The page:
“Long you live and high you fly
Smiles you’ll give and tears you’ll cry
And all you touch and all you see
Is all your life will ever be” (Pink Floyd, “Breathe”, 1973)
Contrary to popular belief (and advertisers everywhere), people don’t need a product, service or lifestyle to enjoy life.
A moment of peace in a park or beside a drainage ditch with a Great Blue Heron can stop a busy brain from blocking beauty.
Without the blinders of identity and self-interest, a person can go from listening to an interior monologue capable of souring any perspective (and ruin your life), to enjoying the smallest things—a ladybug on a leaf, ducks quacking and water vapour (for no reason).
Breathing can be enjoyable. In the midst of a problem, you can enjoy breathing (assuming that it is safe to do so).
If you hold your breath long enough, your body breathes for you. Combine this breathed sensation with a heart beating autonomously and you can appreciate self-driving organic automation.
But breathing and heart-beating (consciously or not) gets boring. After breathing (even if it is enjoyable), people get distracted and ask like Peggy Lee did, “Is that all there is?”
What’s easily enjoyed is easily ignored. We might want to enjoy more, but therein is our problem: What we enjoy triggers our brain’s “reward” centers and makes pleasure habit-forming (see also: “Hedonism, Selfishness and a Womb with a View”).
A pleasure repeated can “set up potentially harmful routines, such as overeating, smoking, drug or alcohol abuse, gambling and even compulsive use of computers and social media” (Breaking Bad Habits).
Enjoyment (and addictive drugs) prompts the brain to release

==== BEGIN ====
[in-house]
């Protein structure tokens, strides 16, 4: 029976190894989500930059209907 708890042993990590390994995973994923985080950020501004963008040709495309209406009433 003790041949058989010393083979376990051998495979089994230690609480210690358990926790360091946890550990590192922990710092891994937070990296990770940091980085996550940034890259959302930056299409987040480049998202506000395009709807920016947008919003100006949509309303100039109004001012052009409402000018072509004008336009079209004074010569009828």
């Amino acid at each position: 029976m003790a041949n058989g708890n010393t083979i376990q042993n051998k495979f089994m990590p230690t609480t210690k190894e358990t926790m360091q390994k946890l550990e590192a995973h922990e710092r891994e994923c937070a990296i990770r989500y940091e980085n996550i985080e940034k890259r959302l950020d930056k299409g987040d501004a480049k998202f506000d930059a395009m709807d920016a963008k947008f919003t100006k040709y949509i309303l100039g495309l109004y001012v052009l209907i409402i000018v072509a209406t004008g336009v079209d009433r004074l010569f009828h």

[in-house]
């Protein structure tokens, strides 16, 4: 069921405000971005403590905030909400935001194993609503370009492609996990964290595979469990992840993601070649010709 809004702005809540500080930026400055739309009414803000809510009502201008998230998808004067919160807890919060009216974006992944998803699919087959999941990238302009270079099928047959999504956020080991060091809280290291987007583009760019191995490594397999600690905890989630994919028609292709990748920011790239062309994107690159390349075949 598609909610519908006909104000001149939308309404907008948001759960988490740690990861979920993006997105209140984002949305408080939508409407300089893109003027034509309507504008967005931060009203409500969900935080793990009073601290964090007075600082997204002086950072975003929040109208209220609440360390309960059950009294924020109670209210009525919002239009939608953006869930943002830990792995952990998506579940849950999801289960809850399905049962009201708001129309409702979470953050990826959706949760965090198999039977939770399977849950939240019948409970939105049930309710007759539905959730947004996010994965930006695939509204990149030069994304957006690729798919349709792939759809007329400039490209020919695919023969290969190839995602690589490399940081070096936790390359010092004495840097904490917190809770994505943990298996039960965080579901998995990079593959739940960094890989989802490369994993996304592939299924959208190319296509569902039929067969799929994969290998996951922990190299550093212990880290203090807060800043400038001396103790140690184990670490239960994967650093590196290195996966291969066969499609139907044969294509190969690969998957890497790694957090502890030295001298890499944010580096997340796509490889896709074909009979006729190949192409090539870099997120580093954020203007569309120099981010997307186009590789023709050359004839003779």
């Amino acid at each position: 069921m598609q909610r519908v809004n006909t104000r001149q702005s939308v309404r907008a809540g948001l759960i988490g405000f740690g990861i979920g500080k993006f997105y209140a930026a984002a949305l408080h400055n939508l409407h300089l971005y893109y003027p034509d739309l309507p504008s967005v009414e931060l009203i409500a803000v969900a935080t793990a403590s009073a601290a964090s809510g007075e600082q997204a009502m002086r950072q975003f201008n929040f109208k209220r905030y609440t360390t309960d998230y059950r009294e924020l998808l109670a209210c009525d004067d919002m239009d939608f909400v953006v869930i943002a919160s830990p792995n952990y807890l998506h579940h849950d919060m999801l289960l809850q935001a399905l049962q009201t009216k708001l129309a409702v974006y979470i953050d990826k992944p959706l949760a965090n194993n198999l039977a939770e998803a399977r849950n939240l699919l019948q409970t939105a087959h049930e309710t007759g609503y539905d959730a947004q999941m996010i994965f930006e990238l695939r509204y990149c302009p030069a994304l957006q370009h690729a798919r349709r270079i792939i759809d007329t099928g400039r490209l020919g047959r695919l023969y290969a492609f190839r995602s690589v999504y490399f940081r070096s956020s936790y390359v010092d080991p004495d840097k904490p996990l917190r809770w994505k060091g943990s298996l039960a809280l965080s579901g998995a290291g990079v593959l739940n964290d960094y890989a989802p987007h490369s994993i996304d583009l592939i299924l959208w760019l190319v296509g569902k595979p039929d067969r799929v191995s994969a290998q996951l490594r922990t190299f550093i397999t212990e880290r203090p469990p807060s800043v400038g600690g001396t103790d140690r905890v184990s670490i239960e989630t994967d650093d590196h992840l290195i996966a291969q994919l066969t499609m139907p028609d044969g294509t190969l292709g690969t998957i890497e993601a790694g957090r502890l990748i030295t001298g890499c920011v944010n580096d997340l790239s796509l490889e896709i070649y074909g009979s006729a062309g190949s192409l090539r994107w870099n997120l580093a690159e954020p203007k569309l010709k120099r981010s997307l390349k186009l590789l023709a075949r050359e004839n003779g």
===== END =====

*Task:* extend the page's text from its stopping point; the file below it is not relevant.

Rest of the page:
Dr. Russell Poldrack, a neurobiologist at the University of Texas comments, “If you do something over and over, and dopamine is there when you’re doing it, that strengthens the habit even more. When you’re not doing those things, dopamine creates the craving to do it again” (source).
Therefore, it isn’t prudent to do whatever thou wilt. One will soon find one’s self on auto-pilot, following a predetermined sequence of operations conditioned by habit prompted by pleasure.
One may soon find one’s self on a Hedonic Treadmill chasing a craving for happiness that becomes evermore unattainable.
“The hedonic treadmill, which is also referred to as hedonic adaptation, is a metaphor for your set point of happiness. The idea here is that no matter how good or bad something makes you feel, you will eventually return to your original emotional state” (developgoodhabits).
Cue music: “The Windmills of Your Mind“:
“Round like a circle in a spiral, like a wheel within a wheel
Never ending or beginning on an ever spinning reel
Like a snowball down a mountain, or a carnival balloon…
Like a tunnel that you follow to a tunnel of its own
Down a hollow to a cavern where the sun has never shone
Like a door that keeps revolving in a half forgotten dream
Or the ripples from a pebble someone tosses in a stream…”
Aristippus (435-356 BC) the philosopher saw danger in pleasure and advised, “It is not abstinence from pleasures that is best, but mastery over them without being worsted” (source).
The philosopher Epicurus (341-270 BC) agreed, but his idea of pleasure was ataraxy, “a state of serene calmness.”
Epicurus advised us not to be ambitious but to live in harmony with nature and strive for tranquility brought by contentment with simple things and the absence of pain.
Our happiness formula is backwards. We think, “If I do something great, work overtime, get straight A’s, achieve some goal, then I’ll become more successful, and then I’ll be happier.”
But a few weeks after a goal is achieved, the trip over, the new treasure made familiar, happiness levels return to normal and a new goal is needed to achieve happiness later.
The trick to evading the trap of cravings and treadmills is to not wait until later to be happy. Save time and be happy first! To do that, it’s quite simple: Go without expectations, forget who you are and shift from thinking, “I must do something,” to, “I must do nothing.” The real trick is to enjoy reality as it is, because it is.
You are free to enjoy, but enjoying the world as it is, as you are, is difficult for people who are weighed down by time and things to be done.
Accepting reality without need, fear, or demand, with a sigh, without resistance, “this is what it is,” you suddenly find yourself relaxing into what there is (see also: “This too shall pass“).